09th Mar 2012

Who will head the World Bank?

By the end of this month, countries are expected to have nominated their candidates for the top job at the World Bank. And due to certain developments on the international political scene, competition for the job might turn out be a little bit stiffer than it has been in the past. There have been reports in the press that a bloc of strong developing countries, namely Brazil, Russia, India, China and South Africa (BRICS), want the Obama administration seriously to consider a non-American candidate in the upcoming search for a new World Bank president.

The institution’s top job has been filled exclusively by Americans throughout its 68 year history. The current president, Robert Zoellick, who was appointed by the Bush administration in 2007, announced three weeks ago he will step down when his 5 year term ends this June. Bloomberg reported last month that the Obama administration initially discussed Microsoft Chairman Bill Gates, PepsiCo CEO Indra Nooyi, and economist Lawrence Summers as possible candidates for the job. More recent reports have suggested the current front-runners include Senator John Kerry, US Ambassador to the UN Susan Rice and US Secretary of State Hilary Clinton.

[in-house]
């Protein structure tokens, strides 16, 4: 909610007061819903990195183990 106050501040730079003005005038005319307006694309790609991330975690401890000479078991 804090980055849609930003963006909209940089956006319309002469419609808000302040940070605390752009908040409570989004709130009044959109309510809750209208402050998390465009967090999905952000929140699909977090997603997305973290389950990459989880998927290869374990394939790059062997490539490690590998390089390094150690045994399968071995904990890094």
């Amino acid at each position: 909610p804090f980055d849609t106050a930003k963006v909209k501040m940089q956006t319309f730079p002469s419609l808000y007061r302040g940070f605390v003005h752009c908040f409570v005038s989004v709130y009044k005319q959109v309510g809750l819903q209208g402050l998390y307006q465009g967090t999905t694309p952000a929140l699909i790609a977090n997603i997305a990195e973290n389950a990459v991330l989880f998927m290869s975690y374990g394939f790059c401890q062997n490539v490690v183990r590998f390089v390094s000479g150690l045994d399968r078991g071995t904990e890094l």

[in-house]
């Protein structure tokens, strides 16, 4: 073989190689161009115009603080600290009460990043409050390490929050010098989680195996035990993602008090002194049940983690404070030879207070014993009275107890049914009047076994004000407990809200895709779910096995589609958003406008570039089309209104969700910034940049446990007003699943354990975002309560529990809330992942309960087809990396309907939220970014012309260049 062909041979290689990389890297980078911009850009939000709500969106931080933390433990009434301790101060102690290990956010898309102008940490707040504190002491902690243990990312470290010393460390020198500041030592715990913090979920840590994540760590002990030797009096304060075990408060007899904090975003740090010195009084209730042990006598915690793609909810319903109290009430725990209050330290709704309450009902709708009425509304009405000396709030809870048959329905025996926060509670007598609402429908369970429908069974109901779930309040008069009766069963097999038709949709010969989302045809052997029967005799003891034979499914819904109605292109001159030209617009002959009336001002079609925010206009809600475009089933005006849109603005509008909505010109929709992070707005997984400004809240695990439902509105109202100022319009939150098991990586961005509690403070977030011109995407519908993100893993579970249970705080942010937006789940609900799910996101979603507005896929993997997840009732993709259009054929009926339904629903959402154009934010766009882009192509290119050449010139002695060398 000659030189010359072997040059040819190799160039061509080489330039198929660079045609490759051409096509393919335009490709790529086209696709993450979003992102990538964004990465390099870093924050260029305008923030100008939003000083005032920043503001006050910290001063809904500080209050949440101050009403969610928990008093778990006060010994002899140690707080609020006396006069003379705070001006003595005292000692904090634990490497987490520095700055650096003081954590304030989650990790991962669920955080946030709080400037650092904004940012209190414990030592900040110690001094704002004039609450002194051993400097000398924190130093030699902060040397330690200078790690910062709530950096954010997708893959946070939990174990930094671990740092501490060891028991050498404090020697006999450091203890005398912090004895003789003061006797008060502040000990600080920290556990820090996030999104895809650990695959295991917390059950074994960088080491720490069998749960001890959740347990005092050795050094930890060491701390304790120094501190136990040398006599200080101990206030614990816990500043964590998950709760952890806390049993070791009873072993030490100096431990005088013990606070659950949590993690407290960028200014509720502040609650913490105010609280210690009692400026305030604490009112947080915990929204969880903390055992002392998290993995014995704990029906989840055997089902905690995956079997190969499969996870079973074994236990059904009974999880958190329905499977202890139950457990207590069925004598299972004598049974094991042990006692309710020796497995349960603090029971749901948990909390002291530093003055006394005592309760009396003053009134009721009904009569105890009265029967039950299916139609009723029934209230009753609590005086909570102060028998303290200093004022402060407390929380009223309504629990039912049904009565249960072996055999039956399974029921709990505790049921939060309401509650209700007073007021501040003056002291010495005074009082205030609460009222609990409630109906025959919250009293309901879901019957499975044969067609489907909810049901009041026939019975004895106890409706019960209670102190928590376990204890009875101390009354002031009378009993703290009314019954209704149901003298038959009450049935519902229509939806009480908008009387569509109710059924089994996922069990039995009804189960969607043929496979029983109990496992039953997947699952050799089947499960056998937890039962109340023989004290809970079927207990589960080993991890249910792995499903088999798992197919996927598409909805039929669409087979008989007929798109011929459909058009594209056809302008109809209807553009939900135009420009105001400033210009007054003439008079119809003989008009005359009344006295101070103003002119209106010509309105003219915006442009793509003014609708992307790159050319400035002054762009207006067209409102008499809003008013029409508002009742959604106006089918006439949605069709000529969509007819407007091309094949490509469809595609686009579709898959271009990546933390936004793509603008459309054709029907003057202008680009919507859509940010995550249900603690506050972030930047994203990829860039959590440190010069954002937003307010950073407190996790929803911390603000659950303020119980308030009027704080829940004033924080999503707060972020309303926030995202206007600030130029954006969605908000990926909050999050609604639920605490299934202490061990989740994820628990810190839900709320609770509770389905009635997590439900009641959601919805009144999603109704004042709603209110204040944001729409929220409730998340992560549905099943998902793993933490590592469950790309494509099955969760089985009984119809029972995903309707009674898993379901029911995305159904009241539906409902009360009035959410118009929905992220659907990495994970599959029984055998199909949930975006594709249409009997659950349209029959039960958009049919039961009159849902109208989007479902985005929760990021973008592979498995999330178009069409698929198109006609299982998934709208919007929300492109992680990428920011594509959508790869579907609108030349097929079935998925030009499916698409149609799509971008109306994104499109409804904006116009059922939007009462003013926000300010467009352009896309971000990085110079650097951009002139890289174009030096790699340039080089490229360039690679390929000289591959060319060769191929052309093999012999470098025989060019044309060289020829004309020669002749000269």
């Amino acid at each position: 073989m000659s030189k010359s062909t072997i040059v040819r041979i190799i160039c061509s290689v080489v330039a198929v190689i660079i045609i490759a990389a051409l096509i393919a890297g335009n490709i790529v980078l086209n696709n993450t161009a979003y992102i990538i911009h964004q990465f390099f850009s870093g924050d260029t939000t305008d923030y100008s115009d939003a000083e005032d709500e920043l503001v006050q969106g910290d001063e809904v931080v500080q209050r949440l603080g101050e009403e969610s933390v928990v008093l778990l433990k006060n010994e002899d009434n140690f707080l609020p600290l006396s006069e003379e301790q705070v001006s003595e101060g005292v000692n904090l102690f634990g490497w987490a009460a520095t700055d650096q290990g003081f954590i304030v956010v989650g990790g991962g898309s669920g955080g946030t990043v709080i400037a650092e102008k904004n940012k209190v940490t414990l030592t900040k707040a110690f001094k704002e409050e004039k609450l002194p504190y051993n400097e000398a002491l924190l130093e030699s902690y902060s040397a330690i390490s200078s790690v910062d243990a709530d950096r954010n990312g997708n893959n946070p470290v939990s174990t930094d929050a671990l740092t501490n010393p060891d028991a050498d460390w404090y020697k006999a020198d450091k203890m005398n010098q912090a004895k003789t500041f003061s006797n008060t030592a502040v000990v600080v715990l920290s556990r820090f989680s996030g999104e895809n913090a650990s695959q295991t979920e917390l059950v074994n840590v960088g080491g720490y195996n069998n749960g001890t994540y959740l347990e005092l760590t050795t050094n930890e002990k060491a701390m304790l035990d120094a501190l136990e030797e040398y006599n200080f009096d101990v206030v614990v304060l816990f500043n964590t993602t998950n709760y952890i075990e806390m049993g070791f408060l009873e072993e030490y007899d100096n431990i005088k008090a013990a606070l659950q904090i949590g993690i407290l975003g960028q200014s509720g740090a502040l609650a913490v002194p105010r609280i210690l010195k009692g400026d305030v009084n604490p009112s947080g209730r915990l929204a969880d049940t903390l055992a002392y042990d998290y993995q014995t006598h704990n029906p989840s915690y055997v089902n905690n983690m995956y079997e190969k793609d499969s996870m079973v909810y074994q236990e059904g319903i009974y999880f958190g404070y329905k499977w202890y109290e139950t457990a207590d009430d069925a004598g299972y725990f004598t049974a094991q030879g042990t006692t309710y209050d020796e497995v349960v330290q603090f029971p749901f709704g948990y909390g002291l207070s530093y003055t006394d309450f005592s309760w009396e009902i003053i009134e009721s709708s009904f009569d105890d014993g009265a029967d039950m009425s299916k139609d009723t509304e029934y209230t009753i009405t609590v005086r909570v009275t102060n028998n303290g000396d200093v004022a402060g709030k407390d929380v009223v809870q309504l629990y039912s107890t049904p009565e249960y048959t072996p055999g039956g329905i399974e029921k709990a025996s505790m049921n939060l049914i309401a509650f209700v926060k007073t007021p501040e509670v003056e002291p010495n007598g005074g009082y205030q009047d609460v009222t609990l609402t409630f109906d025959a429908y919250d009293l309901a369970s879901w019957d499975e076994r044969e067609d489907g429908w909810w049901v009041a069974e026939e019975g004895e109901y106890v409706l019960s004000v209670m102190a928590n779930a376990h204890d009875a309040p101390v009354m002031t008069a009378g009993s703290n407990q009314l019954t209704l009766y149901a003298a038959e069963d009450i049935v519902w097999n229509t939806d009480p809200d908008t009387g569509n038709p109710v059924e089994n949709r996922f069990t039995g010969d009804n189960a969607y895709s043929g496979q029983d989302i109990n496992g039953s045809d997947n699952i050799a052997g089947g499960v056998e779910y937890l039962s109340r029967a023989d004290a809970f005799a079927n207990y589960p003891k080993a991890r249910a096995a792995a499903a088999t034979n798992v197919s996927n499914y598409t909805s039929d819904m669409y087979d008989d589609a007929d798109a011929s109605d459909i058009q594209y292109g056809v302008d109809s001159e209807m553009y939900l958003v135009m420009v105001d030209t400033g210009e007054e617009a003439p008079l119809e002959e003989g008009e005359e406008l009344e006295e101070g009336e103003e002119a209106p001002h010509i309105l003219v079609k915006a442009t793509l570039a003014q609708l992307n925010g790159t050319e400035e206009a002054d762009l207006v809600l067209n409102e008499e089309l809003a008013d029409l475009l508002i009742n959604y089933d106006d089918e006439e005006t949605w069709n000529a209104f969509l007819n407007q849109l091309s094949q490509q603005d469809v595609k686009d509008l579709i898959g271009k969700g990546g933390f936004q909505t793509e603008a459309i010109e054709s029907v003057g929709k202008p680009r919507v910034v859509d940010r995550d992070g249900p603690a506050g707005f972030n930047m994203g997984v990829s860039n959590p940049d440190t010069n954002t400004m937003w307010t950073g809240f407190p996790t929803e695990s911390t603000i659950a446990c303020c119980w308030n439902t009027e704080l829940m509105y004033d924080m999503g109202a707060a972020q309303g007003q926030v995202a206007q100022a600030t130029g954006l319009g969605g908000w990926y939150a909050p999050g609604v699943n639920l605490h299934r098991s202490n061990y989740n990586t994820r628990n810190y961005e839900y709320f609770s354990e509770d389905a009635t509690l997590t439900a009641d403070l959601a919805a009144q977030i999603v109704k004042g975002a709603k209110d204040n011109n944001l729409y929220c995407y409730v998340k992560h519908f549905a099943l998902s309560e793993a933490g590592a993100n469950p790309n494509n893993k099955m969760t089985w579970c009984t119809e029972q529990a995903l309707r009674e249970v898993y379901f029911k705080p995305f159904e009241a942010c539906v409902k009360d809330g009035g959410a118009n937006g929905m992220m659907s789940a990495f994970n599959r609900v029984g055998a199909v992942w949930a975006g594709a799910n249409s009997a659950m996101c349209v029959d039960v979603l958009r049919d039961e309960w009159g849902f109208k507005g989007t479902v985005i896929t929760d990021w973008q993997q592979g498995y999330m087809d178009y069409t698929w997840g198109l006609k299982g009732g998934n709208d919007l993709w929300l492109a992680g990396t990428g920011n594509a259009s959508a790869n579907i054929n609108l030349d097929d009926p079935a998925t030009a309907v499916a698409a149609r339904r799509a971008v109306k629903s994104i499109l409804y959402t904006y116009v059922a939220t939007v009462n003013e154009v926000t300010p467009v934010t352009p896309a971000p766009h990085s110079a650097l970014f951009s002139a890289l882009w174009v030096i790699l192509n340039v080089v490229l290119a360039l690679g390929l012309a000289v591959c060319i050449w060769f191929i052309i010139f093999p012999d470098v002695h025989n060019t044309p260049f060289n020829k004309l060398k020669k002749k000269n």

If either of the latter two get the job it will be the first time in history a woman has held it, and many commentators think Susan Rice is in with a serious chance. BRICS may be planning to nominate a non-American candidate in the next three weeks – although the likelihood of Obama appointing an outsider to run the World Bank in an election year is slim.

Whoever takes the job in June will effectively become CEO of Global Financial Aid Inc, which will require the individual in question to juggle US political and corporate interests, the needs of many of the world’s poorest countries, and the future demands of the increasingly assertive BRICS, all at a time when the global financial situation in general is anything but stable.

But one thing is certain. The next president of the World Bank, will want to put his or her individual stamp on the institution and assume a stance of forward-thinking authority from which to arbitrate between the stakeholders’ diverse claims. They will want to orient themselves by setting out a vision of the World Bank’s current priorities and plans for the near future. They will need to quickly set up a strong and ambitious team, and they will need to be making brisk strides toward their goals during their first 100 days in office. In short, they will need to hit the ground running – accelerating performance from day 1 could prove the difference between success and failure.

Hilda Goold

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